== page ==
“Matt Lauer has been terminated from NBC News. On Monday night, we received a detailed complaint from a colleague about inappropriate sexual behavior in the workplace by Matt Lauer. As a result, we’ve decided to terminate his employment.” NBC News
The reckoning over sexual harassment in the workplace claimed another leading television personality on Wednesday when NBC fired its leading morning news anchor, Matt Lauer, over a sexual harassment allegation.
“On Monday night, we received a detailed complaint from a colleague about inappropriate sexual behavior in the workplace by Matt Lauer,” Andrew Lack, the NBC News president, said in a memo to the staff.
He said the allegation against Mr. Lauer “represented, after serious review, a clear violation of our company’s standards. As a result, we’ve decided to terminate his employment.”
“While it is the first complaint about his behavior in the over 20 years he’s been at NBC News, we were also presented with reason to believe this may not have been an isolated incident,” Mr. Lack said.
Ari Wilkenfeld, a civil rights lawyer with the firm Wilkenfeld, Herendeen & Atkinson in Washington, said he represented the woman who made the complaint to NBC, but declined to publicly identify her. In a statement provided to The New York Times, he said:
“My client and I met with representatives from NBC’s Human Resources and Legal Departments at 6 p.m. on Monday for an interview that lasted several hours. Our impression at this point is that NBC acted quickly, as all companies should, when confronted with credible allegations of sexual misconduct in the workplace.
“While I am encouraged by NBC’s response to date, I am in awe of the courage my client showed to be the first to raise a complaint and to do so without making any demands other than the company do the right thing.”
The Times met with the woman Monday afternoon, but she said she was not ready to come forward and tell her story publicly.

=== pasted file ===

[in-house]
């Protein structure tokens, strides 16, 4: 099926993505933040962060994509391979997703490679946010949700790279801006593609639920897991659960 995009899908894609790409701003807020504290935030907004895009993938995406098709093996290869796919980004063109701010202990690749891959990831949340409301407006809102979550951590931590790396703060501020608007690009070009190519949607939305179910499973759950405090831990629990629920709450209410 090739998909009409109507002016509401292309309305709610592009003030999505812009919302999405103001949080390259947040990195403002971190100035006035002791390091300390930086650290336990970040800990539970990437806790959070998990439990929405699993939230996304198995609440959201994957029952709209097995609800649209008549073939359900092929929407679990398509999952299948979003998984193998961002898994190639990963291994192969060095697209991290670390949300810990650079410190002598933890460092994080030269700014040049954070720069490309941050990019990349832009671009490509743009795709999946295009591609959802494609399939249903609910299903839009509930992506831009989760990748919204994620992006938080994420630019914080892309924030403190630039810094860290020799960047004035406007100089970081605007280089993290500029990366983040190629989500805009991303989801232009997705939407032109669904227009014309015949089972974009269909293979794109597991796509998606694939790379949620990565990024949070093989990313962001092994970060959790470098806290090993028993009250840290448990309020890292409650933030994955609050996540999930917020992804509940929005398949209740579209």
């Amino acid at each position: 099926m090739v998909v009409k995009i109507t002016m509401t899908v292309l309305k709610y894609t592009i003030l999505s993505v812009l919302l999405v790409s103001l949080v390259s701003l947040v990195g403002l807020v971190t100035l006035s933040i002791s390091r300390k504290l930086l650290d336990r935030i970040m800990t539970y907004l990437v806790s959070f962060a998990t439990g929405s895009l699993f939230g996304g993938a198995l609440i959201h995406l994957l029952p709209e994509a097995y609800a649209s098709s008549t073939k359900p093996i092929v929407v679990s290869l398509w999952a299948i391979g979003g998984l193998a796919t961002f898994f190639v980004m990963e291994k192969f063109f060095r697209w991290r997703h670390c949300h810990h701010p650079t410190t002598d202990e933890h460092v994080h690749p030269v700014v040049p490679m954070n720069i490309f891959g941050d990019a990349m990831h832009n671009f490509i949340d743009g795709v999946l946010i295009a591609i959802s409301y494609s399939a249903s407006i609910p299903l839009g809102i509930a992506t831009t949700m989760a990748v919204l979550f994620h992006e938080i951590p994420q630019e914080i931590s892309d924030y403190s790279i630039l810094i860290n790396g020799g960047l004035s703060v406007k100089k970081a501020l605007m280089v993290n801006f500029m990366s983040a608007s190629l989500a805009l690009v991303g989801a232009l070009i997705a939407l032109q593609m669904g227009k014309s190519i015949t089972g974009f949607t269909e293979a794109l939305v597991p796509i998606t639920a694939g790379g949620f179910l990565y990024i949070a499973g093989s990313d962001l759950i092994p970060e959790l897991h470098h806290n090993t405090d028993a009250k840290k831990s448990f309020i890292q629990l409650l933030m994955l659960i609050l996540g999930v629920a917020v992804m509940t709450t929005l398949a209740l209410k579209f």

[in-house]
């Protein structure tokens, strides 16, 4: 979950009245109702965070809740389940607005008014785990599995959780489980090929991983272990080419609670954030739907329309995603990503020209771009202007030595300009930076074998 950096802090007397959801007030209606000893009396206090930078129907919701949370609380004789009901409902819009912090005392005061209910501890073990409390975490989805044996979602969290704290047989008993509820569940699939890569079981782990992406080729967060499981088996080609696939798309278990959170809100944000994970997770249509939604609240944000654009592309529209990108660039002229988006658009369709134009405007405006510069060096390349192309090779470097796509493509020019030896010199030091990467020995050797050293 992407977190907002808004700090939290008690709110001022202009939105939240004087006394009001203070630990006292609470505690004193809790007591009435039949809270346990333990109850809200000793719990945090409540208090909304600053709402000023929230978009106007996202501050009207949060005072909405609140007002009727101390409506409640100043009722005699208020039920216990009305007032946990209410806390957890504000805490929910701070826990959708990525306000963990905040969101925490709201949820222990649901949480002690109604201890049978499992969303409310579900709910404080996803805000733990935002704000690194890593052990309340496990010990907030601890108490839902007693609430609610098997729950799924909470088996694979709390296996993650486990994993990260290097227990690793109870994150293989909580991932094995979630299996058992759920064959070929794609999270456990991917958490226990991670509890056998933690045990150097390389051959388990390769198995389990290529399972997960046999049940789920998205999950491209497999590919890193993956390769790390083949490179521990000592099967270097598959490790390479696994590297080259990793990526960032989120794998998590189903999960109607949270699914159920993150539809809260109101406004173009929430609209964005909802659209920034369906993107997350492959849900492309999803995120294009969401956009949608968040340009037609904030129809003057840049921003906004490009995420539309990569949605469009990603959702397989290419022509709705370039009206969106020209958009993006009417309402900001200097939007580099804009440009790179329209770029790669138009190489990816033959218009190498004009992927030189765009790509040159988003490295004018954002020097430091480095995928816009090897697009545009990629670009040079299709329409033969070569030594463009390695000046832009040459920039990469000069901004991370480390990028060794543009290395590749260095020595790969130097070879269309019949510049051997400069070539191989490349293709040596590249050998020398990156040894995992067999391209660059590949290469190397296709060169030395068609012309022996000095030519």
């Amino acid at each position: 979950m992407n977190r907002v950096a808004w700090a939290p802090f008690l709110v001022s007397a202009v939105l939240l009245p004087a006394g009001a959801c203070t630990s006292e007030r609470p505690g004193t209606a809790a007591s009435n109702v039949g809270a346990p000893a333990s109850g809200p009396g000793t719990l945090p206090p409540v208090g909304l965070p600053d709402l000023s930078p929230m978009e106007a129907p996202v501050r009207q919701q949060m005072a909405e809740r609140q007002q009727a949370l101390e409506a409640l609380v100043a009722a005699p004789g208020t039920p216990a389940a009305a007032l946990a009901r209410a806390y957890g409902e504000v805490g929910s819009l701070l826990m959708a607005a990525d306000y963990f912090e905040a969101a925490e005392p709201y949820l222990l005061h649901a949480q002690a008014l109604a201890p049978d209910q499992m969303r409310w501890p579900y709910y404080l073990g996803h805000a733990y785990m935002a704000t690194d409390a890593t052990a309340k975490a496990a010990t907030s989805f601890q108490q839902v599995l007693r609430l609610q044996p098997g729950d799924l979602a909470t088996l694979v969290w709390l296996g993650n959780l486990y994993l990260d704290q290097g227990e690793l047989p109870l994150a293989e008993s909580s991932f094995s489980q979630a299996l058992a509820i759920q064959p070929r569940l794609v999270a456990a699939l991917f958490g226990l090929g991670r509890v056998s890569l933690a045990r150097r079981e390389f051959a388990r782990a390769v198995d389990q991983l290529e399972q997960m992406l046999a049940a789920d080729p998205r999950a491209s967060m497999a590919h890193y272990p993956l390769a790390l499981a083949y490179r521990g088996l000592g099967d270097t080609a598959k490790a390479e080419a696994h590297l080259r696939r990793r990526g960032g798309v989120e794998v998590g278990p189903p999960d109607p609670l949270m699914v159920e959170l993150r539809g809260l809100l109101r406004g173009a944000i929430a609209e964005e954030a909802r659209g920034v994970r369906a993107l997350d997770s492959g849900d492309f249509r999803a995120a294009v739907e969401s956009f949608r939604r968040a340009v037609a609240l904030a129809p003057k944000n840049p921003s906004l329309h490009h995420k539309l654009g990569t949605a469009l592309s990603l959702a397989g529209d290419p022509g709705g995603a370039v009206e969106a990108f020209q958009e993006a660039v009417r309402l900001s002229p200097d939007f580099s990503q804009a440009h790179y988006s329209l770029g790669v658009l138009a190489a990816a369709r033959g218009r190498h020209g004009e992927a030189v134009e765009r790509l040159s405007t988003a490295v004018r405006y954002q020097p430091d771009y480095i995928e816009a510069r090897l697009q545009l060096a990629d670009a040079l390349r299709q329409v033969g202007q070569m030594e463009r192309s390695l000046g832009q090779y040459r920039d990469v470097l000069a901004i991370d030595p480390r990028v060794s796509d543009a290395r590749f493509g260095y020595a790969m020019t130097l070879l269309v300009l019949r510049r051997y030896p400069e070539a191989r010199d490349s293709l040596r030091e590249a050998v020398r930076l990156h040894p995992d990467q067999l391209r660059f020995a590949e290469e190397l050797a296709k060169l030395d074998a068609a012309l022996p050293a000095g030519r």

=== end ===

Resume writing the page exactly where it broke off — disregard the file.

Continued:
Mr. Lauer’s co-host, Savannah Guthrie, announced the news on “Today” on Wednesday morning. Appearing on the verge of tears, Ms. Guthrie said, “All we can say is we are heartbroken; I’m heartbroken.”
She described Mr. Lauer as “a dear, dear friend,” and said she was “heartbroken for the brave colleague who came forward to tell her story.”
Calling Mr. Lauer’s dismissal part of a national reckoning, she continued, “How do you reconcile your love for someone with the revelation that they have behaved badly?”
Mr. Lauer’s termination was just the latest in a string of firings involving the very top stars in television news — coming after the ouster of Bill O’Reilly, of Fox News, last April and Charlie Rose, of CBS, earlier this month.
But it also involves the most important part of the NBC News franchise, “Today,” which is a profit driver and highly rated morning program. Mr. Lauer, a co-anchor since 1997, was the centerpiece of the show.
The “Today” staff learned the news shortly before going live. Giving the weather report, a visibly shaken Al Roker said, “I’m still trying to process the news.” Soon after announcing the dismissal, Ms. Guthrie gripped the hand of Hoda Kotb, who was rushed in as an emergency substitute host.
The move by NBC represents one of the few examples of a company taking pre-emptive action over sexual harassment complaints before any allegations had become public.
Mr. Lauer’s dismissal was seized upon by President Trump, who went on to ask in a tweet when executives at NBC and Comcast, the network’s parent company, would “be fired for putting out so much fake news.”
Source: NY Times
Matt earned $28,000,000 annually.
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